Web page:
American President James Madison signed a declaration of war against Great Britain on June 18, 1812. What would later become known as the War of 1812 was the boiling point of mounting tensions between Great Britain and the United States, whose growing trade with Europe was being threatened by the actions and regulations of the British at their ports. In a military sense, the War of 1812 was inconclusive, but in a political sense, its repercussions last until this day.

Featured lesson plan: A Railway in Newfoundland? All Aboard for the Past!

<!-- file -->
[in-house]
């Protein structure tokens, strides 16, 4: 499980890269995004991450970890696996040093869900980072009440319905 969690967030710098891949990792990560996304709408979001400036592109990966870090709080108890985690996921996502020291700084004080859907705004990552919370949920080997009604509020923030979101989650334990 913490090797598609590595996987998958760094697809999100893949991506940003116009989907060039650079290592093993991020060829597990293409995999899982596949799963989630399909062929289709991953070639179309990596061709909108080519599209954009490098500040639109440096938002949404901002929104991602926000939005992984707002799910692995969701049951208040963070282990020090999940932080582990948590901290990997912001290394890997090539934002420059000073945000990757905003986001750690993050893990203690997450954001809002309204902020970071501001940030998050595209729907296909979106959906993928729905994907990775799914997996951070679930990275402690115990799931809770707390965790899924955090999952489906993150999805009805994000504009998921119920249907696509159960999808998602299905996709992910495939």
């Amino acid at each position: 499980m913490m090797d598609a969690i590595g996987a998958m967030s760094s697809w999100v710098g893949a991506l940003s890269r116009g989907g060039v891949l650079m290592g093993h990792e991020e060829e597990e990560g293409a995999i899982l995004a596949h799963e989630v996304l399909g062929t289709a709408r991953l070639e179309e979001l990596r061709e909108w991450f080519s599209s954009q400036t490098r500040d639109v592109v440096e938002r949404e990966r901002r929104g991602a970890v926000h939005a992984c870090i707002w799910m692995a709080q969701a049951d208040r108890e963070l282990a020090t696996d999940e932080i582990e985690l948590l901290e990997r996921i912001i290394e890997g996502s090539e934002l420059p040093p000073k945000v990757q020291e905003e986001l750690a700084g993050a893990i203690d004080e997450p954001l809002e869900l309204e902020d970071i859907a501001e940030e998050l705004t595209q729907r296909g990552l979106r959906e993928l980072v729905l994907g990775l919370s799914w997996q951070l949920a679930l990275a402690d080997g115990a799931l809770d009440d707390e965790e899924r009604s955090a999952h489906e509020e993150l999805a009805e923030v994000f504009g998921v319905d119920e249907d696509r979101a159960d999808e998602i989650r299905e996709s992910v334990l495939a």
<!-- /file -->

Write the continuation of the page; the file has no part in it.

By examining the story of the Newfoundland Railway, students will determine the reasons why the Newfoundland Government undertook the project; the geographical problems that had to be overcome in its construction; the problems that led to its demise; and what has become of the former railway property today. This study will examine how the railway aided the growth of industry in the region, influenced settlement patterns and contributed to tourism development. In analyzing this defunct project, students will also determine if a renewed railway of any sort is an alternate and greener source of transportation for the future.